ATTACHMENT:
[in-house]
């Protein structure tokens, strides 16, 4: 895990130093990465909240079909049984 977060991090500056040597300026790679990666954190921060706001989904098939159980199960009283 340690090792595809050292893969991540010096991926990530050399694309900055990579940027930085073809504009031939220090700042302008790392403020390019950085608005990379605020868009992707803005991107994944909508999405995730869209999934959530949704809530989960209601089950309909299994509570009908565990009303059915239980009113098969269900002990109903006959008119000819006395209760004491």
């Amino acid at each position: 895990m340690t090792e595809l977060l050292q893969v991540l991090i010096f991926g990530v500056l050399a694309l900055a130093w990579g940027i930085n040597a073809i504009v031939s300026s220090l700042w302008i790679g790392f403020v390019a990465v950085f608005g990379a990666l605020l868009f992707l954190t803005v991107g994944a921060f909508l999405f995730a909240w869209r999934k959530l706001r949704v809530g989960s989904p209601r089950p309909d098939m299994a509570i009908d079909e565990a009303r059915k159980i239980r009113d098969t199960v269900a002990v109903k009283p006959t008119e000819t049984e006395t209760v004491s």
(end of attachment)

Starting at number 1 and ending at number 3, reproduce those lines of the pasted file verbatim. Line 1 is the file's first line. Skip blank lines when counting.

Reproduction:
[in-house]
């Protein structure tokens, strides 16, 4: 895990130093990465909240079909049984 977060991090500056040597300026790679990666954190921060706001989904098939159980199960009283 340690090792595809050292893969991540010096991926990530050399694309900055990579940027930085073809504009031939220090700042302008790392403020390019950085608005990379605020868009992707803005991107994944909508999405995730869209999934959530949704809530989960209601089950309909299994509570009908565990009303059915239980009113098969269900002990109903006959008119000819006395209760004491």
């Amino acid at each position: 895990m340690t090792e595809l977060l050292q893969v991540l991090i010096f991926g990530v500056l050399a694309l900055a130093w990579g940027i930085n040597a073809i504009v031939s300026s220090l700042w302008i790679g790392f403020v390019a990465v950085f608005g990379a990666l605020l868009f992707l954190t803005v991107g994944a921060f909508l999405f995730a909240w869209r999934k959530l706001r949704v809530g989960s989904p209601r089950p309909d098939m299994a509570i009908d079909e565990a009303r059915k159980i239980r009113d098969t199960v269900a002990v109903k009283p006959t008119e000819t049984e006395t209760v004491s």